Va. Tech Plans More Enduring Tribute

An architect's rendering shows how a memorial to the Virginia Tech victims would look. The stones would be etched with the names of the slain.
An architect's rendering shows how a memorial to the Virginia Tech victims would look. The stones would be etched with the names of the slain. (Virginia Tech University)
By Delphine Schrank
Washington Post Staff Writer
Friday, June 8, 2007

Virginia Tech announced plans yesterday to replace a temporary memorial to victims of the April 16 massacre with a semicircle of 32 stones, each etched with a name of one of those killed in the attack.

Construction will begin immediately on the 16-inch, upright "Hokie Stones" in a semicircle of crushed gravel on the Drillfield in front of Burruss Hall, the university's main administrative building, and is due to be completed by the fall semester, the university said in a statement.

The stones, with names etched by laser into angled tops and rimmed on either side by a walking path and a row of shrubs, will remain until a permanent memorial is erected elsewhere.

"It's an intermediate stage," said Tom Tillar, vice president of alumni relations, who chaired a memorial planning committee. "We envisaged this so there would never be a time for there not to be a memorial for mourners."

In the days and weeks after student Seung Hui Cho killed 32 students and faculty members before shooting himself, various memorials and expressions of solidarity have sprung up on Web sites and on campus. Students built one ad hoc shrine in front of Burruss Hall, with an arc of 32 evenly spaced stones drawn from the university's own limestone quarry. Someone later added a 33rd for Cho.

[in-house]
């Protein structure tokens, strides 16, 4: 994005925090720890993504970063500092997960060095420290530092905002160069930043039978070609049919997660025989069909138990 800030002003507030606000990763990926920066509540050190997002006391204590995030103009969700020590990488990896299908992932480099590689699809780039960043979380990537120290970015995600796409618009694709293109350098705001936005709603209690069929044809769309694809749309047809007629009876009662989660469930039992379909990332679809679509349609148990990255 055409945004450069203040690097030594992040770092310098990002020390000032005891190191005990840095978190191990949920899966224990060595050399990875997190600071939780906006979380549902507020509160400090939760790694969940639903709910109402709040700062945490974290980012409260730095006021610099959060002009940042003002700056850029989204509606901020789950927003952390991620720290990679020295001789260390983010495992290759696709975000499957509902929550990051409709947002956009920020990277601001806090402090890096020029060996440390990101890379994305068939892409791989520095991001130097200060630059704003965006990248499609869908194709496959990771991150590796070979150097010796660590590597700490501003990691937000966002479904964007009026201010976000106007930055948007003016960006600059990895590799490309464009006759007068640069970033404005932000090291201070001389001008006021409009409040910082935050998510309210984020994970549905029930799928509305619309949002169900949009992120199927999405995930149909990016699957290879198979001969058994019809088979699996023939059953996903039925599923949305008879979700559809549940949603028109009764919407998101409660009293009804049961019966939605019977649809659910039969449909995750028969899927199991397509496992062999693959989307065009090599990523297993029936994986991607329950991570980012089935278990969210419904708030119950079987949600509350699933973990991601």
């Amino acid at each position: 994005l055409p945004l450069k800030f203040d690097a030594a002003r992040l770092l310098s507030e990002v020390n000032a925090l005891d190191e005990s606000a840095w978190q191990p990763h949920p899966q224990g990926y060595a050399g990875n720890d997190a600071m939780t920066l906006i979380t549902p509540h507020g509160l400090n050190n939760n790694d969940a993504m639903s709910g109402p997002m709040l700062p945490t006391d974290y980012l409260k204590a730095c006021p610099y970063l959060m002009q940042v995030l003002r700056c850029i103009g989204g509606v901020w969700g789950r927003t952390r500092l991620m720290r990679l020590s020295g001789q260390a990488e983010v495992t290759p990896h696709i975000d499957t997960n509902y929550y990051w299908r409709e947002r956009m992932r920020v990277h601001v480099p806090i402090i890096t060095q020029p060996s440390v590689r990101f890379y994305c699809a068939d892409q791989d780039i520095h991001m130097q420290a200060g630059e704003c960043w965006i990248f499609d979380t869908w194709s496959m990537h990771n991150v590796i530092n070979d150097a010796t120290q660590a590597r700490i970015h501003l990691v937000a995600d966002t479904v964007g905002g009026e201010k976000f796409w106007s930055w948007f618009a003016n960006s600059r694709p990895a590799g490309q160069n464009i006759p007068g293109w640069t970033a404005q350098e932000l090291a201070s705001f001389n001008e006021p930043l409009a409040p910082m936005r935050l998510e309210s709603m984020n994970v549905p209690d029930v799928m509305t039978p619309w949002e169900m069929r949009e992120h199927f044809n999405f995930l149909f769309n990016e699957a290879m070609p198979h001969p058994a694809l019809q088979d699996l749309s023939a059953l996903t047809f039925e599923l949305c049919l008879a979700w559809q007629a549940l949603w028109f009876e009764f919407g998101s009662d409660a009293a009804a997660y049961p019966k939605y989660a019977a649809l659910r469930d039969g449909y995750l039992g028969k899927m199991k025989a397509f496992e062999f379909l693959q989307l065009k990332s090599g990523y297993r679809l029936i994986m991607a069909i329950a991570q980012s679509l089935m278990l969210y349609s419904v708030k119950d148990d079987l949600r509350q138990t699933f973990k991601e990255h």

Mourners have since deposited photos, candles and flowers over the stones, which Tillar said would be presented to the families when the memorial is complete.

After considering location and design options, the 10-person committee decided to elaborate on the students' creation, Tillar said. It settled on a refined design of stones just tall enough to emerge above the flowers, cards and other memorabilia now in place. The cost, not expected to exceed $25,000, will be covered by donations.

The committee did not include a stone for Cho. "It is a victims' memorial," Tillar said.

In the next few months, the university will convene an advisory committee for the design and construction of a permanent memorial, a process expected to take at least three years. University President Charles W. Steger will consider holding a juried design competition that could involve students or alumni architects, the statement added.

Larry Hincker, associate vice president for university relations, said some have suggested a shrine on the west end of the Drillfield, directly opposite a memorial to the east that honors Virginia Tech students who have fallen during wartime.

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